Here Are This Year's Emmy-Nominated Dance Routines
The Primetime Emmy Award nominations are out! Congrats to the seven choreographers who earned nods for their exceptional TV work this year. Notably, that work was made for just two shows, "So You Think You Can Dance" and "World of Dance."
And there was a particularly remarkable snub: While the dance-filled hit "Fosse/Verdon" earned 17 nominations across many of the major categories, Andy Blankenbuehler's fabulous Fosse remixes weren't recognized in the Outstanding Choreography field.
Here are all the dance routines up for Emmys:
"It Takes a Lot to Know a Man," Travis Wall, "So You Think You Can Dance"
Darius Hickman and Taylor Sieve in "It Takes a Lot to Know a Man" (Adam Rose/FOX)
"Glass Heart Concerto," Travis Wall, "So You Think You Can Dance"
Magda Fialek and Darius Hickman in "Glass Heart Concerto" (Adam Rose/FOX)
"Bump," Luther Brown, "So You Think You Can Dance"
Season 15's Top 5 women in the special season-finale version of "Bump" (Adam Rose/FOX)
"Juice," Luther Brown, "So You Think You Can Dance"
Season 15's Top 4 men in "Juice" (Adam Rose/FOX)
"Yummy," Luther Brown, "So You Think You Can Dance"
Season 15's Top 10 in "Yummy" (Michael Becker/FOX)
"Drop It Like It's Hot," Melvin "Timtim" Rogador, "World of Dance"
"Headband," Melvin "Timtim" Rogador, "World of Dance"
"DNA," Melvin "Timtim" Rogador, "World of Dance"
"Malhari," Suresh Mukund, "World of Dance"
"Yeh Raat," Suresh Mukund, "World of Dance"
"O Fortuna," Suresh Mukund, "World of Dance"
"Pegate," Karen Forcano and Ricardo Vega, "World of Dance"
Karen Forcano and Ricardo Vega (aka Karen y Ricardo) in "Pegate" (NBC)
"La Malanga," Karen Forcano and Ricardo Vega, "World of Dance"
"Caminare," Karen Forcano and Ricardo Vega, "World of Dance"
"Piece By Piece," Tessandra Chavez, "World of Dance"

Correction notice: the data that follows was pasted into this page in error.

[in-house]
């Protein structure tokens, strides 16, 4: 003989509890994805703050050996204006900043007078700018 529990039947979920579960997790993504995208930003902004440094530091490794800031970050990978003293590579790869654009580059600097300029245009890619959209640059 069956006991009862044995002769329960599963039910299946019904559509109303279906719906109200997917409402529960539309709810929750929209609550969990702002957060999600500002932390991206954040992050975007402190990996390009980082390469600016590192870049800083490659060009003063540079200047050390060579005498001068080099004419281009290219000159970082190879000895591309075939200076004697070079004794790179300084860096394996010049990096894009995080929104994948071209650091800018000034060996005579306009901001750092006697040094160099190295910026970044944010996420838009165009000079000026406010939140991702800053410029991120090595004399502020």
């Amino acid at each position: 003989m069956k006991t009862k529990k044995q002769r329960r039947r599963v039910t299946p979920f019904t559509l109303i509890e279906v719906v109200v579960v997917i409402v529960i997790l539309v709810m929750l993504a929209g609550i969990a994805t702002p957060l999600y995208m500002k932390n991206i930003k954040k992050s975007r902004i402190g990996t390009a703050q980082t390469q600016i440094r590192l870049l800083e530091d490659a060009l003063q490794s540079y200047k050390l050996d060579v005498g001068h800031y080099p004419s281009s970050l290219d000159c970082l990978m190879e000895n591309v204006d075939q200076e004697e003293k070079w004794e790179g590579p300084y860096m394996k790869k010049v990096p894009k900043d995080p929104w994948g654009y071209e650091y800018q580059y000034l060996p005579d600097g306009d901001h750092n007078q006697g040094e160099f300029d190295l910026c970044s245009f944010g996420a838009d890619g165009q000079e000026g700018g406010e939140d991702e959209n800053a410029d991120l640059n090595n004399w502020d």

"Don't Wanna Think," Tessandra Chavez, "World of Dance"
"Fix You," Tessandra Chavez, "World of Dance"
Her Dying Swan was as fragile as her Juliet was rebellious; her Odile, scheming, her Swanilda, insouciant. Her Belle was joyous, and her Carmen, both brooding and full-blooded. But there was one role in particular that prompted dance critic Arnold Haskell to ask, "How do you interpret Giselle when you are Giselle?"
At eight, Alicia Alonso took her first ballet class on a stage in her native Cuba, wearing street clothes. Fifteen years later, put in for an ailing Alicia Markova in a performance of Giselle at New York's Metropolitan Opera House, she staked her claim to that title role.
Alonso received recognition throughout the world for her flawless technique and her ability to become one with the characters she danced, even after she became nearly blind. After a career in New York, she and her then husband Fernando Alonso established the Cuban National Ballet and the Cuban National Ballet School, both of which grew into major international dance powerhouses and beloved institutions in their home country. On October 17, the company announced that, after leading the company for a remarkable 71 years, Alonso died from cardiovascular disease at the age of 98.
William Forsythe is bringing his multi-faceted genius to New York City in stripped down form. His "Quiet Evening of Dance," a mix of new and recycled work now at The Shed until October 25, is co-commissioned with Sadler's Wells in London (and a slew of European presenters).
As always, Forsythe's choreography is a layered experience, both kinetic and intellectual. This North American premiere prompted many thoughts, which I whittled down to seven.
"Law & Order: SVU" has dominated the crime show genre for 21 seasons with its famous "ripped from the headlines" strategy of taking plot inspiration from real-life crimes.
So viewers would be forgiven for assuming that the new storyline following the son of Mariska Hargitay's character into dance class originated in the news cycle. After all, the mainstream media widely covered the reaction to Lara Spencer's faux pas on "Good Morning America" in August, when she made fun of Prince George for taking ballet class.
But it turns out
, the storyline was actually the idea of the 9-year-old actor, Ryan Buggle, who plays Hargitay's son. And he came up with it before Spencer ever giggled at the word ballet.